ThisWomen's Day, rather than talking about social and
economic empowerment,the focus is on how to make
our women feel safer on the streets,at workplaces and
For years now, the word 'empowerment' has been
synonymous with 'International women's day', world
over. Gender equality, political power, economic
freedom, women's entrepreneurship â€” these are
some of the burning topics that come up for
discussion, debate and deliberation time and again,
more so, on March 8. And women's Day activities in
Hyderabad have been no different, so far at least. But
the story seems to be different in 2013.
In a remarkable change from the women's empowerment programmes that focussed on independence
and equal opportunity until last year, we suddenly find ourselves in the midst of discussions that seem
to be grappling with the basic issue of safety.
And why not? The New year dawned on us on a rather bleak note with the death of Nirbhaya, the Delhi
gangrape victim.The brutal rape of the 23-year-old paramedic shocked the nation. once again, crime
against women came into focus. And we realised, yet again, that women are safe no where â€” not in
their homes, not on the streets, not at workplaces. It's no surprise then that the focus this Women's Day
has shifted from 'empowerment' to 'safety'. From discussing ways to dealing with harassment at the
workplace and highlighting laws that are in favour of women to talking about ways to make women
feel safer on the streets â€” it's back to the basics.
You may be strong and independent economically, but that's not enough to bring you peace of mind,
says Samia Alam Khan, a member of FICCI Ladies Organisation. "There is a constant sense of fear now,
especially after the Delhi incident.When I went to the capital a couple of days ago, a sense of fear
gripped me right from the time I got out of the airport until I got back home."
But home needn't be safe either, points out Gayathri Natrajan, a marketing professional, adding that
women in their 20s and 30s, who have been brought up to be independent, have suddenly realised
that their 'independence' comes with a risk. "safety is something that cannot be taken for granted
anymore," she says, adding, "I had to deal with eve-teasers right outside my house the other day. Ever
since, I am extra careful when I have to venture out late at night." This seems to be the only concern
among young women across the city. And like Ayesha H, a professor, wonders, of what use is
empowerment without safety? "What will we do with money and education, if we are not physically
and emotionally secure in our society?" asks Ayesha.
"It is sad that the struggle to empower women has taken such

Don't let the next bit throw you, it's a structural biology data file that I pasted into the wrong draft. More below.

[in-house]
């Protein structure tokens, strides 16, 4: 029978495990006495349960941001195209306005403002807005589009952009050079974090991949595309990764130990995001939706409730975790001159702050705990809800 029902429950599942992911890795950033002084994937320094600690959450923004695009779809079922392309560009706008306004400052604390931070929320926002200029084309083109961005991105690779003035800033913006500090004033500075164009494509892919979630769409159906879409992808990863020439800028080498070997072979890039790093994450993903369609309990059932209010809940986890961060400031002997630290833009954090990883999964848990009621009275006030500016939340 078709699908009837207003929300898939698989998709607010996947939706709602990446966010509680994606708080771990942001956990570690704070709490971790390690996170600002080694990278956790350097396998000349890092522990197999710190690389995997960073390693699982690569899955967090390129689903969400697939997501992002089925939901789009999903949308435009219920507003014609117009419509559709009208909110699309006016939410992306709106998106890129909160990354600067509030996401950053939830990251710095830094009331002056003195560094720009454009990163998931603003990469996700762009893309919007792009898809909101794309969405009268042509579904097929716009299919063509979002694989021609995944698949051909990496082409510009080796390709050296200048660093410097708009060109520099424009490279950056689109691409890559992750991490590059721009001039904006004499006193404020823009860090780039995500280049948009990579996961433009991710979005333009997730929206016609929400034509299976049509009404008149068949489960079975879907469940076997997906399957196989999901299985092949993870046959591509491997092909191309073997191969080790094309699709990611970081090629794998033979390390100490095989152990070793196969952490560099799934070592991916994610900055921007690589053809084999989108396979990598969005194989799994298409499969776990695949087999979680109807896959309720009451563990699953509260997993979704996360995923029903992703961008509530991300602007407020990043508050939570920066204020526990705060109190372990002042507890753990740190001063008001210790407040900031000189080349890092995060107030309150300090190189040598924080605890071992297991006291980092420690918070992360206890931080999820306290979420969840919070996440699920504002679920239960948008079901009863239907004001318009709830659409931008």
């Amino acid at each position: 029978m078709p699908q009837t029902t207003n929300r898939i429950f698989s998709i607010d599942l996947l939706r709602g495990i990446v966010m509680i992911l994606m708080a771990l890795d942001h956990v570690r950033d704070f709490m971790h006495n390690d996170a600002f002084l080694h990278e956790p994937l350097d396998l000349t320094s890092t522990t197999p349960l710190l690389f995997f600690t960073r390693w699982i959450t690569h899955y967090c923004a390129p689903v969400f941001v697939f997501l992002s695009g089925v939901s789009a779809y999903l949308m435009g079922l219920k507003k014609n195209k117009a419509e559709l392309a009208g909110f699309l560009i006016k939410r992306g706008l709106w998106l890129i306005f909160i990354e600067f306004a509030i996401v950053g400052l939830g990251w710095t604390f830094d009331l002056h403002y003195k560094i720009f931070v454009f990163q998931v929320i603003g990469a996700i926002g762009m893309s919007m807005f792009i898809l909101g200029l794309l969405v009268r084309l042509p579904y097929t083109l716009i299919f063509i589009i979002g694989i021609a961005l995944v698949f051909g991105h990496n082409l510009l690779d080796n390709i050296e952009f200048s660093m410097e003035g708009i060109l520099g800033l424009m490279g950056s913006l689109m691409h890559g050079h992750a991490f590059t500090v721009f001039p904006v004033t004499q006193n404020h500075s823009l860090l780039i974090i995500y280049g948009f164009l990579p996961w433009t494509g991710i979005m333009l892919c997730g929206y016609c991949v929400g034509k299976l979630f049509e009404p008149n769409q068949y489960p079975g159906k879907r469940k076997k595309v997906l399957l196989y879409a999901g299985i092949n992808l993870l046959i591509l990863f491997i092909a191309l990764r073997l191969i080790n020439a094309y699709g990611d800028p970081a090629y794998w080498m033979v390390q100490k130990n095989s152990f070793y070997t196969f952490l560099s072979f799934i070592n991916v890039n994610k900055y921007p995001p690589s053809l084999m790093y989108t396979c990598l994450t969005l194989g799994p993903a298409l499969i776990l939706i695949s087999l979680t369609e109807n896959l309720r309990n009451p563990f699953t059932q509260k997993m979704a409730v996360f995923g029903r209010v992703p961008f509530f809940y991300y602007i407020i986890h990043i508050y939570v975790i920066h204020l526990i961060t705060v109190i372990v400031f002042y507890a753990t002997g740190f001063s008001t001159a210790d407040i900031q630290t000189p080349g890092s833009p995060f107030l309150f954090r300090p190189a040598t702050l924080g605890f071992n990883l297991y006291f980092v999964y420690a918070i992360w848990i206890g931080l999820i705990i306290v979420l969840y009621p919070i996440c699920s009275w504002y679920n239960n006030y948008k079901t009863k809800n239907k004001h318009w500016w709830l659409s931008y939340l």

a turn," says Saraswati Kavula, a filmmaker dealing with rural
issues, who feels a tinge of regret at this shift. attributing it to a
lack of proper gender sensitisation amongst men and
families, she adds, "I work primarily in rural India, and I've
noticed that while we thought of women's liberation and
empowerment, we've never looked at family as a whole. we've
tried to empower women to be financially independent and to
be able to assert their rights, but there has been no attempt to
educate their families about the same. So we're seeing an
increase in domestic violence. In fact, even in cities we find
that highly educated women find themselves facing dowry
issues. " Women's rights activist Ambika echoes the same
thoughts. "there has been little that has been done on this
front," she says, adding, "Though there is more focus on the
issues of women's safety today, the problem is that we are
sliding backwards in terms of values
If people are serious about women’s
safety, they should start by forming
voluntary vigilance groups to assist the
police in keeping their respective
localities safe at night. Victims of marital
rape should also come forward and
register their complaints with the police.
Delivering justice to the six guilty in the
Delhi incident alone won’t ensure safety
for each and every woman.
With reference to the editorial No two
ways about it the fact that 92% men in
Delhi admit that some or all of their
friends have made passes at women in
public places at some point of time shows
that Indian men need to change their
mindset. To end violence against women,
we must treat them as equal citizens.
Essentially, I suppose we are all trying to figure out how India can be
made safer and more empathetic for all women. And these lines of
questioning are legitimate. They might eventually help us make our cities,
towns, and homes safer. But not immediately, not right now.+
Right now, make no mistake about it, we need something that forms the
foundation of a safe society: a functioning law-and-order system. No
amount of soul searching, cultural self-flagellation, sex education, local
activism, and behavioral conditioning will succeed unless our streets are
well-policed and our courts function with speed and efficiency.+